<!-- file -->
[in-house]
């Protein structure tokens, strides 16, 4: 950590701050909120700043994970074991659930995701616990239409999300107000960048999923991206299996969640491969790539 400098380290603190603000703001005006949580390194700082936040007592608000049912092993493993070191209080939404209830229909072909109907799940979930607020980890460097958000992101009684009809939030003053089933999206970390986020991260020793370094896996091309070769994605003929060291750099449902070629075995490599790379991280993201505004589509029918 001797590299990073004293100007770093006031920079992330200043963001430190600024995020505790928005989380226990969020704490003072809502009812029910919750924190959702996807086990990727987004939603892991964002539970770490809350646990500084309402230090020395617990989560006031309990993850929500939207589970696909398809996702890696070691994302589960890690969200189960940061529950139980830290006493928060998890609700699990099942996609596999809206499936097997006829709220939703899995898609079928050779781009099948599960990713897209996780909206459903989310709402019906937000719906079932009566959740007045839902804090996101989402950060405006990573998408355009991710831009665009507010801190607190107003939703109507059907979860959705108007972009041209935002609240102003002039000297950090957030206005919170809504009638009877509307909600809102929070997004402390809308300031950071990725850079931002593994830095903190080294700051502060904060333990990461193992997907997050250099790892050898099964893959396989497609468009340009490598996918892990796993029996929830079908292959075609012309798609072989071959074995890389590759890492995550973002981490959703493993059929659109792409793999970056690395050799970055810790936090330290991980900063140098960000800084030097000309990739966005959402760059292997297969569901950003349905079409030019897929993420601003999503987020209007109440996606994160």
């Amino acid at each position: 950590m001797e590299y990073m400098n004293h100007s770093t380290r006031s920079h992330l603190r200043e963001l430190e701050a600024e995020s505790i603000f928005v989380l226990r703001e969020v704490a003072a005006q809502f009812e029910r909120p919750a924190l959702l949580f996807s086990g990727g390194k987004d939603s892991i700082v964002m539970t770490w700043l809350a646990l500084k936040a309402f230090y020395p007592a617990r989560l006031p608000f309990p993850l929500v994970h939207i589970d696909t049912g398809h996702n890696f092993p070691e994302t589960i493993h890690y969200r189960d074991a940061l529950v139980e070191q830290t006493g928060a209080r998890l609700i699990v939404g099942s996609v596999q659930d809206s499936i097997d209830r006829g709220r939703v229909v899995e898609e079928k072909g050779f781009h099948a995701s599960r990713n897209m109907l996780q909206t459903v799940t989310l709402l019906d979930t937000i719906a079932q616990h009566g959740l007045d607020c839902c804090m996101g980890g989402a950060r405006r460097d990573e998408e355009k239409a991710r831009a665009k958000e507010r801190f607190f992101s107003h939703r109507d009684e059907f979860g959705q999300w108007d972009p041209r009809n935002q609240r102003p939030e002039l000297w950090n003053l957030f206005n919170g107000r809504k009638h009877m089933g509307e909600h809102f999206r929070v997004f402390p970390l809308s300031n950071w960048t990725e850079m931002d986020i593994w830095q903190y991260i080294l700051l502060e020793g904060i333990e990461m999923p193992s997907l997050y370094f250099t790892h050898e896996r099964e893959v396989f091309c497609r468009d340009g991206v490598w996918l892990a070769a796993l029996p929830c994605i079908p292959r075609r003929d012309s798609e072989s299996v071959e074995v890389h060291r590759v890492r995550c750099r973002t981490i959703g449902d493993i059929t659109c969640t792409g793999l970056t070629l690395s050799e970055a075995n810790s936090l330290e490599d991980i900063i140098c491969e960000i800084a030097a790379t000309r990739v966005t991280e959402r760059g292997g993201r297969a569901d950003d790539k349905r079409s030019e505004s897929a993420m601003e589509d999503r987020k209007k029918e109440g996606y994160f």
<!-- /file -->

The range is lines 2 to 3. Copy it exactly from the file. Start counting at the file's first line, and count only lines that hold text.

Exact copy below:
């Protein structure tokens, strides 16, 4: 950590701050909120700043994970074991659930995701616990239409999300107000960048999923991206299996969640491969790539 400098380290603190603000703001005006949580390194700082936040007592608000049912092993493993070191209080939404209830229909072909109907799940979930607020980890460097958000992101009684009809939030003053089933999206970390986020991260020793370094896996091309070769994605003929060291750099449902070629075995490599790379991280993201505004589509029918 001797590299990073004293100007770093006031920079992330200043963001430190600024995020505790928005989380226990969020704490003072809502009812029910919750924190959702996807086990990727987004939603892991964002539970770490809350646990500084309402230090020395617990989560006031309990993850929500939207589970696909398809996702890696070691994302589960890690969200189960940061529950139980830290006493928060998890609700699990099942996609596999809206499936097997006829709220939703899995898609079928050779781009099948599960990713897209996780909206459903989310709402019906937000719906079932009566959740007045839902804090996101989402950060405006990573998408355009991710831009665009507010801190607190107003939703109507059907979860959705108007972009041209935002609240102003002039000297950090957030206005919170809504009638009877509307909600809102929070997004402390809308300031950071990725850079931002593994830095903190080294700051502060904060333990990461193992997907997050250099790892050898099964893959396989497609468009340009490598996918892990796993029996929830079908292959075609012309798609072989071959074995890389590759890492995550973002981490959703493993059929659109792409793999970056690395050799970055810790936090330290991980900063140098960000800084030097000309990739966005959402760059292997297969569901950003349905079409030019897929993420601003999503987020209007109440996606994160």
């Amino acid at each position: 950590m001797e590299y990073m400098n004293h100007s770093t380290r006031s920079h992330l603190r200043e963001l430190e701050a600024e995020s505790i603000f928005v989380l226990r703001e969020v704490a003072a005006q809502f009812e029910r909120p919750a924190l959702l949580f996807s086990g990727g390194k987004d939603s892991i700082v964002m539970t770490w700043l809350a646990l500084k936040a309402f230090y020395p007592a617990r989560l006031p608000f309990p993850l929500v994970h939207i589970d696909t049912g398809h996702n890696f092993p070691e994302t589960i493993h890690y969200r189960d074991a940061l529950v139980e070191q830290t006493g928060a209080r998890l609700i699990v939404g099942s996609v596999q659930d809206s499936i097997d209830r006829g709220r939703v229909v899995e898609e079928k072909g050779f781009h099948a995701s599960r990713n897209m109907l996780q909206t459903v799940t989310l709402l019906d979930t937000i719906a079932q616990h009566g959740l007045d607020c839902c804090m996101g980890g989402a950060r405006r460097d990573e998408e355009k239409a991710r831009a665009k958000e507010r801190f607190f992101s107003h939703r109507d009684e059907f979860g959705q999300w108007d972009p041209r009809n935002q609240r102003p939030e002039l000297w950090n003053l957030f206005n919170g107000r809504k009638h009877m089933g509307e909600h809102f999206r929070v997004f402390p970390l809308s300031n950071w960048t990725e850079m931002d986020i593994w830095q903190y991260i080294l700051l502060e020793g904060i333990e990461m999923p193992s997907l997050y370094f250099t790892h050898e896996r099964e893959v396989f091309c497609r468009d340009g991206v490598w996918l892990a070769a796993l029996p929830c994605i079908p292959r075609r003929d012309s798609e072989s299996v071959e074995v890389h060291r590759v890492r995550c750099r973002t981490i959703g449902d493993i059929t659109c969640t792409g793999l970056t070629l690395s050799e970055a075995n810790s936090l330290e490599d991980i900063i140098c491969e960000i800084a030097a790379t000309r990739v966005t991280e959402r760059g292997g993201r297969a569901d950003d790539k349905r079409s030019e505004s897929a993420m601003e589509d999503r987020k209007k029918e109440g996606y994160f």